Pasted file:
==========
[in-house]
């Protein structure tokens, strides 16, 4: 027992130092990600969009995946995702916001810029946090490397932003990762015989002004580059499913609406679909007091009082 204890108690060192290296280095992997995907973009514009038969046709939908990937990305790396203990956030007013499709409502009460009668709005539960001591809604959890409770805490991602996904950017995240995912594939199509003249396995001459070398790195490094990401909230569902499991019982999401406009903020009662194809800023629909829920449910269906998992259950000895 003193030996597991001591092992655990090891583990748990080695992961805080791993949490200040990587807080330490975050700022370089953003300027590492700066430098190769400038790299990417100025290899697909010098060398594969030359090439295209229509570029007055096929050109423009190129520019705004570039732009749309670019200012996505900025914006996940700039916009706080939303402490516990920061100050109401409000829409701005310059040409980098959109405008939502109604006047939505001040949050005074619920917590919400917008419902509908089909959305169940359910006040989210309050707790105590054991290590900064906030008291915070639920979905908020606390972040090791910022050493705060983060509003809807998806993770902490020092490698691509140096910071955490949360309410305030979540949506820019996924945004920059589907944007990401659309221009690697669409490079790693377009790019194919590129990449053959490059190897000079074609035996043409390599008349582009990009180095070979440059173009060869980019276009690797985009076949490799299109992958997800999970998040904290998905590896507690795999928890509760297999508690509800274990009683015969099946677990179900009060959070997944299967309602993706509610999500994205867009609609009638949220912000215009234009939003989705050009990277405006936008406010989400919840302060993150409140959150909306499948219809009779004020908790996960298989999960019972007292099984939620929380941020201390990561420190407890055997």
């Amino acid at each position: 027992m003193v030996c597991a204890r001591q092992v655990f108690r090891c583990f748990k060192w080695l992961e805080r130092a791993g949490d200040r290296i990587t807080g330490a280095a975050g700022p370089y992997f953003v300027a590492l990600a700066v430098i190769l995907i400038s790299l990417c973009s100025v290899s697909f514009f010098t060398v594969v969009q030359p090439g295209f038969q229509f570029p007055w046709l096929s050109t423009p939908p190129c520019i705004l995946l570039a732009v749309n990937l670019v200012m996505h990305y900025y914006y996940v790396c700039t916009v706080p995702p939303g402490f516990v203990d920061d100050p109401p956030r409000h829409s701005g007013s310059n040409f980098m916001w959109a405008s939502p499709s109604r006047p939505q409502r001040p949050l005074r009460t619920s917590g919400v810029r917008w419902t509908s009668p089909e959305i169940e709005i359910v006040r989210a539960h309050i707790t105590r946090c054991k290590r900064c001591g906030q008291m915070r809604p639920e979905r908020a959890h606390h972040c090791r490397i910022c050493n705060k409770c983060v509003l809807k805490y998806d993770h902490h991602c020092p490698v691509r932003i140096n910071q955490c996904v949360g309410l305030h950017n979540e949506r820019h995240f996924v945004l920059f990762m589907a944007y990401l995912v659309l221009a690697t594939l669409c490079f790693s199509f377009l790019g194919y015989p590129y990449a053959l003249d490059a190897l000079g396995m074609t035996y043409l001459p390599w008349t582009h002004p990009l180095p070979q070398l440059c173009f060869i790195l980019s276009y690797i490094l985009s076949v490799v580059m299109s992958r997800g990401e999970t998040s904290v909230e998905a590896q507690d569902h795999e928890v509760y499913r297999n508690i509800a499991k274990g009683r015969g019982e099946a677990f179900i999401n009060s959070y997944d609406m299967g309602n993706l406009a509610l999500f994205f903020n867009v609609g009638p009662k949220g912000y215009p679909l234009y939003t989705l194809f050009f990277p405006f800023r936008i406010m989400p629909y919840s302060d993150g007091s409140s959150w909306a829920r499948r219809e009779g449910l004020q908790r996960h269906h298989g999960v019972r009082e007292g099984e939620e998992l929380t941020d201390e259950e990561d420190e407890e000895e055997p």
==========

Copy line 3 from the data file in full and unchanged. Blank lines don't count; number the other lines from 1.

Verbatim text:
């Amino acid at each position: 027992m003193v030996c597991a204890r001591q092992v655990f108690r090891c583990f748990k060192w080695l992961e805080r130092a791993g949490d200040r290296i990587t807080g330490a280095a975050g700022p370089y992997f953003v300027a590492l990600a700066v430098i190769l995907i400038s790299l990417c973009s100025v290899s697909f514009f010098t060398v594969v969009q030359p090439g295209f038969q229509f570029p007055w046709l096929s050109t423009p939908p190129c520019i705004l995946l570039a732009v749309n990937l670019v200012m996505h990305y900025y914006y996940v790396c700039t916009v706080p995702p939303g402490f516990v203990d920061d100050p109401p956030r409000h829409s701005g007013s310059n040409f980098m916001w959109a405008s939502p499709s109604r006047p939505q409502r001040p949050l005074r009460t619920s917590g919400v810029r917008w419902t509908s009668p089909e959305i169940e709005i359910v006040r989210a539960h309050i707790t105590r946090c054991k290590r900064c001591g906030q008291m915070r809604p639920e979905r908020a959890h606390h972040c090791r490397i910022c050493n705060k409770c983060v509003l809807k805490y998806d993770h902490h991602c020092p490698v691509r932003i140096n910071q955490c996904v949360g309410l305030h950017n979540e949506r820019h995240f996924v945004l920059f990762m589907a944007y990401l995912v659309l221009a690697t594939l669409c490079f790693s199509f377009l790019g194919y015989p590129y990449a053959l003249d490059a190897l000079g396995m074609t035996y043409l001459p390599w008349t582009h002004p990009l180095p070979q070398l440059c173009f060869i790195l980019s276009y690797i490094l985009s076949v490799v580059m299109s992958r997800g990401e999970t998040s904290v909230e998905a590896q507690d569902h795999e928890v509760y499913r297999n508690i509800a499991k274990g009683r015969g019982e099946a677990f179900i999401n009060s959070y997944d609406m299967g309602n993706l406009a509610l999500f994205f903020n867009v609609g009638p009662k949220g912000y215009p679909l234009y939003t989705l194809f050009f990277p405006f800023r936008i406010m989400p629909y919840s302060d993150g007091s409140s959150w909306a829920r499948r219809e009779g449910l004020q908790r996960h269906h298989g999960v019972r009082e007292g099984e939620e998992l929380t941020d201390e259950e990561d420190e407890e000895e055997p």